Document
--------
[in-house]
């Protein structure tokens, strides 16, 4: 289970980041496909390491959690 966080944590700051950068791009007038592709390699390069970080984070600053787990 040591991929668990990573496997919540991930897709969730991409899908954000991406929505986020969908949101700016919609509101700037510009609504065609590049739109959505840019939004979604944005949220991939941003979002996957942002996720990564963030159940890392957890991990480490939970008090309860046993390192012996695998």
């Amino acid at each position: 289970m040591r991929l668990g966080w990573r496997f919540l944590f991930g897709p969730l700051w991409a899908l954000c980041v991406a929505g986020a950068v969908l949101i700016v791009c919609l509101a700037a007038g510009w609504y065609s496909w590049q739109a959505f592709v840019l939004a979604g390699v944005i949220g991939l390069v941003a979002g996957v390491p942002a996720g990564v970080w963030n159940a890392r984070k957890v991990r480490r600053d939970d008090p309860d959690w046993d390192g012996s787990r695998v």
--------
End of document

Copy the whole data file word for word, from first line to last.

[in-house]
């Protein structure tokens, strides 16, 4: 289970980041496909390491959690 966080944590700051950068791009007038592709390699390069970080984070600053787990 040591991929668990990573496997919540991930897709969730991409899908954000991406929505986020969908949101700016919609509101700037510009609504065609590049739109959505840019939004979604944005949220991939941003979002996957942002996720990564963030159940890392957890991990480490939970008090309860046993390192012996695998």
């Amino acid at each position: 289970m040591r991929l668990g966080w990573r496997f919540l944590f991930g897709p969730l700051w991409a899908l954000c980041v991406a929505g986020a950068v969908l949101i700016v791009c919609l509101a700037a007038g510009w609504y065609s496909w590049q739109a959505f592709v840019l939004a979604g390699v944005i949220g991939l390069v941003a979002g996957v390491p942002a996720g990564v970080w963030n159940a890392r984070k957890v991990r480490r600053d939970d008090p309860d959690w046993d390192g012996s787990r695998v």